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How to Make
Bathing Easier

Bathing does a lot for a person – it refreshes and relaxes; eliminates body odor; removes dirt, oils and dead skin cells; and stimulates blood flow (circulation) through the body. Good blood flow to the skin helps to keep the skin healthy. 

When and how a person chooses to bathe can be influenced by factors such as the person’s culture, religious beliefs or long-standing habits. Always make an effort to accommodate a person’s preferences for bathing.

Have you ever had to be bathed by another person? If so, how did you feel? Was the person who bathed you sensitive to your feelings? When you are assisting a person to bathe, be aware that the person may be embarrassed about needing help. Encourage the person to complete as much of the bath as he or she can independently, and take measures to keep the person warm and protect his or her modesty. 


When you are scheduling bath times, take into account the person’s preferences as well as your employer’s policies. Be aware that the people in your care do have the right to refuse a bath. However, if this happens too frequently, you will need to talk with the office because regular bathing is necessary for good hygiene.


Because of the slow, gradual degeneration of brain cells, a person with Alzheimer’s may be unable to understand what’s happening to them. And events that were once familiar – such as bathing – become frightening and humiliating experiences which may trigger aggressive behaviors against caregivers. But, there are proven techniques you can use to significantly reduce aggressive behaviors during bathing.


A key factor in preventing patients from becoming aggressive during bathing is to avoid doing things that are interpreted as not respecting their dignity – even elders with Alzheimer’s still have a sense of dignity. These include:

  • touching them without permission;

  • rushing them; and

  • using inappropriate language. 


The entire bathing process should be explained to the person beforehand. While doing this, talk softly, stroke their hands or shoulders gently, and smile. Provide reassurance by singing a familiar song or playing gentle background music, and respect their need for privacy. Keep doors and blinds closed, and allow them to keep their underwear on or a towel around their body if they wish. Treat them like you would like to be treated – with respect, love and kindness.


According to a randomized trial by Dr. Philip Sloane of the University of North Carolina, it’s extremely important to address the patient’s preferences and lifelong habits.
Find out whether the person likes to take a shower or a bath, and ask about: 

  • their preferred bathing products;

  • frequency of bathing; and

  • preferred time of the day for bathing.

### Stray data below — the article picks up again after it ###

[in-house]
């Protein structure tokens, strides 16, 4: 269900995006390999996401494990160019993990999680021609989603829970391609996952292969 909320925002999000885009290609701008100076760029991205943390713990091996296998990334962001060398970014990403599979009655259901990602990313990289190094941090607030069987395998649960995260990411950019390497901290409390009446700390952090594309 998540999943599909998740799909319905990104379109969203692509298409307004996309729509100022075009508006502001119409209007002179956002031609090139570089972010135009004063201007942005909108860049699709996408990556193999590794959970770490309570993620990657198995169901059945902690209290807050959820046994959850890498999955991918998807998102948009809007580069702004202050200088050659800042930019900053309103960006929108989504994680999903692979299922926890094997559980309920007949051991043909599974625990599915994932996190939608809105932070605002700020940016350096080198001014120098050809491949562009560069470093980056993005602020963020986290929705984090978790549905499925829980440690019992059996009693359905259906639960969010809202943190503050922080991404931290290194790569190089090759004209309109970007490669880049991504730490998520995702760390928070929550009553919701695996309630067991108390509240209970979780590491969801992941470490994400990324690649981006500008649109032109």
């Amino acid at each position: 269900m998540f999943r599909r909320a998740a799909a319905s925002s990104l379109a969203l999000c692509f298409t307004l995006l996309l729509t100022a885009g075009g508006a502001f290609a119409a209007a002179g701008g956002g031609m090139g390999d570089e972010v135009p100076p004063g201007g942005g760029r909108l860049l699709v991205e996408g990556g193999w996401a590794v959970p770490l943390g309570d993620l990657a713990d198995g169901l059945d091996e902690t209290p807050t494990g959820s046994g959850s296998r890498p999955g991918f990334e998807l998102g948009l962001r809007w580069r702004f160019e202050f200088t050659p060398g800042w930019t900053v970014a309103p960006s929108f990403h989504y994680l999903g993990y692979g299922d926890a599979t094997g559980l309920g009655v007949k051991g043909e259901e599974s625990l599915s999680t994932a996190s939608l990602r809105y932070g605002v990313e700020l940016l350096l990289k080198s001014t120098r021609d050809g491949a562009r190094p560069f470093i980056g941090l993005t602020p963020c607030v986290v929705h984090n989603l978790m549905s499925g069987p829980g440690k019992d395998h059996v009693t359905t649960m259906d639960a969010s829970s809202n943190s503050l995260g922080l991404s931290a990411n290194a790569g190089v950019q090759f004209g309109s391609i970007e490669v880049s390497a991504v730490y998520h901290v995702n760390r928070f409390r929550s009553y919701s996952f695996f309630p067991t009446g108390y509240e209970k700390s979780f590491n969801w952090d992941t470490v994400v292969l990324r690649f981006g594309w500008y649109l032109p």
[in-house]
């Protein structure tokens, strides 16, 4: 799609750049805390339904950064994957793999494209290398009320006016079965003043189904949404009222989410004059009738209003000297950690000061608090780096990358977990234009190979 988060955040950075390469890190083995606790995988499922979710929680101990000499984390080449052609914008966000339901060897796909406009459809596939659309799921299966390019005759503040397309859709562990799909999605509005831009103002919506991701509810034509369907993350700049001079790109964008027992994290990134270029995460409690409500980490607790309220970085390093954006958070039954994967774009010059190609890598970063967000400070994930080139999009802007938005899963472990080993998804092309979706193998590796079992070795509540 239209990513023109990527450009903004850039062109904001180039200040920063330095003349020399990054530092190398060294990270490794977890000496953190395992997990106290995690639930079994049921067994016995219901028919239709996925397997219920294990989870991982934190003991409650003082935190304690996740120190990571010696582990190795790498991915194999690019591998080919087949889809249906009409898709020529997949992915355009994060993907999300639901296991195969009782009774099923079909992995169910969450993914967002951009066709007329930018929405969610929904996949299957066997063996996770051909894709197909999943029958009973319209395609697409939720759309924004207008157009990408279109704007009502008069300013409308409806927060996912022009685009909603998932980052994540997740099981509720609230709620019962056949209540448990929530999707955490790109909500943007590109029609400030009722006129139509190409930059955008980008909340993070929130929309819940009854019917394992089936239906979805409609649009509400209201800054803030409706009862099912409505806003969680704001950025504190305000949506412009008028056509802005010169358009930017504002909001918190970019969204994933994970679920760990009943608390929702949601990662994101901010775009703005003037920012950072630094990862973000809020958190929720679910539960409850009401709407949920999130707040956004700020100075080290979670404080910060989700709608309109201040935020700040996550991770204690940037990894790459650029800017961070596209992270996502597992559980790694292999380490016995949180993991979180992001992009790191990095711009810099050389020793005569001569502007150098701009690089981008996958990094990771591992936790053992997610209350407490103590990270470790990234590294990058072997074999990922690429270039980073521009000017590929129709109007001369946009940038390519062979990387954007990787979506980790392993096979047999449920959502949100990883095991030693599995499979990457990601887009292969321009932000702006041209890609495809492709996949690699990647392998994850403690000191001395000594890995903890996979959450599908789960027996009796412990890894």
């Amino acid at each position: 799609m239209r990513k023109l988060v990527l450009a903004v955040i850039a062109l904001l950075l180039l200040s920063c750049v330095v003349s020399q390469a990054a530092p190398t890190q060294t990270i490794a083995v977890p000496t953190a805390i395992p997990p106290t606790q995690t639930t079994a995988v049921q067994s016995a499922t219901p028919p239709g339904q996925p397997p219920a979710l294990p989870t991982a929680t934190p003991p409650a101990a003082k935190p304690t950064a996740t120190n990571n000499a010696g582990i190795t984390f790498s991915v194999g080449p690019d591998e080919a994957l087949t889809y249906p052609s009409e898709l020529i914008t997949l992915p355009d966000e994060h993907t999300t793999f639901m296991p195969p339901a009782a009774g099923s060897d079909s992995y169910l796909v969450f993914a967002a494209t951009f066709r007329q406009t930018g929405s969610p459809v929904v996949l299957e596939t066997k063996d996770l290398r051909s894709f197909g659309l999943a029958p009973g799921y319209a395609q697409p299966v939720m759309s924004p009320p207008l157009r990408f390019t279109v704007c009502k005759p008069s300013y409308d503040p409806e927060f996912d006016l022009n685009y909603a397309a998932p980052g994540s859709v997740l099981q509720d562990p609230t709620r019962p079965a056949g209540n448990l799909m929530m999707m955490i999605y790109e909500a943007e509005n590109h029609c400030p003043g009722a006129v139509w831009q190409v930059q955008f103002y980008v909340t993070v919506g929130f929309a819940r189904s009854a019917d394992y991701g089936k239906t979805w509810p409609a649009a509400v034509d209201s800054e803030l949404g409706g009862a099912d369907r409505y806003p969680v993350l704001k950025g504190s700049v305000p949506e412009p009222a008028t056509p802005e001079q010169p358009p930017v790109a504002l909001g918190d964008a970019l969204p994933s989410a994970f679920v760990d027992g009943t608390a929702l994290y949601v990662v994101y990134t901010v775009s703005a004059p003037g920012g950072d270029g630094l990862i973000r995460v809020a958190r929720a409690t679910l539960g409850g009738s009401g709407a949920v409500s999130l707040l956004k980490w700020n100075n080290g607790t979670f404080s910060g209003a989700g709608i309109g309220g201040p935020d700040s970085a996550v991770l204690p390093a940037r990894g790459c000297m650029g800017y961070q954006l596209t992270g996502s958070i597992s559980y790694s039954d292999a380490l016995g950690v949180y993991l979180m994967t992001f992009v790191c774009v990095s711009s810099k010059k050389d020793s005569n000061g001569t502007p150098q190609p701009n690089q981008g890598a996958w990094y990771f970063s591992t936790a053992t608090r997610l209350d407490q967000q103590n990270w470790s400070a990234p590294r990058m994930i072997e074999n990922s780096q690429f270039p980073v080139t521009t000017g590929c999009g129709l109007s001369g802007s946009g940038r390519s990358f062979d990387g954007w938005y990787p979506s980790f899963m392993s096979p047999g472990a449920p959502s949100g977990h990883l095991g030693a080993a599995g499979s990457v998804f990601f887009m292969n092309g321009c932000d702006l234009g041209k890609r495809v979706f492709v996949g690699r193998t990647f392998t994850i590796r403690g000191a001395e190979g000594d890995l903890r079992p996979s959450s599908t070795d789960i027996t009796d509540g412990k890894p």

Letting the person have their preferences in bathing works! In research studies, person-centered showers – which involve using the patients’ preferred bathing products and intensity of shower spray, while keeping them warm with a towel – led to significant reductions in bathing-related aggressive behavior in Alzheimer’s elders.

There may be circumstances, though, in which a person becomes aggressive, no matter what you do to prevent this from happening.

Yelling, kicking, hitting and biting are common in these cases, and cause enormous distress to everyone involved.
It is extremely important that you know how to deal with these situations; and that you do this effectively while respecting your elder’s dignity. 


The key is to put yourself in the person’s place. Keep in mind that their behavior originates from a combination of fear and confusion, due to the disease itself. This makes them unable to understand what’s happening around them; plus the embarrassment and humiliation of being naked in front of strangers.


The person just needs your loving help. Avoid being confrontational, don’t argue or raise your voice. Talk calmly and gently, reassure and distract them, for example by offering a snack, a favorite object, or the picture of a loved one to cherish.


Make the bathroom safe:

  • Check that non-skid mats and grab bars are in place.

  • Test the water’s temperature before the bath.

  • Have a waterproof chair for the shower.

  • Ensure the floor is dry.

Remember that you should never leave the client alone. So, prepare in advance all you need:

  • Shampoo

  • Soap (preferably one that does not require rinsing)

  • Washcloths

  • Towels


Towels should be warm and large enough to completely cover the person. Place soap into a cloth for easy holding. Ensure the room is warm and well lit.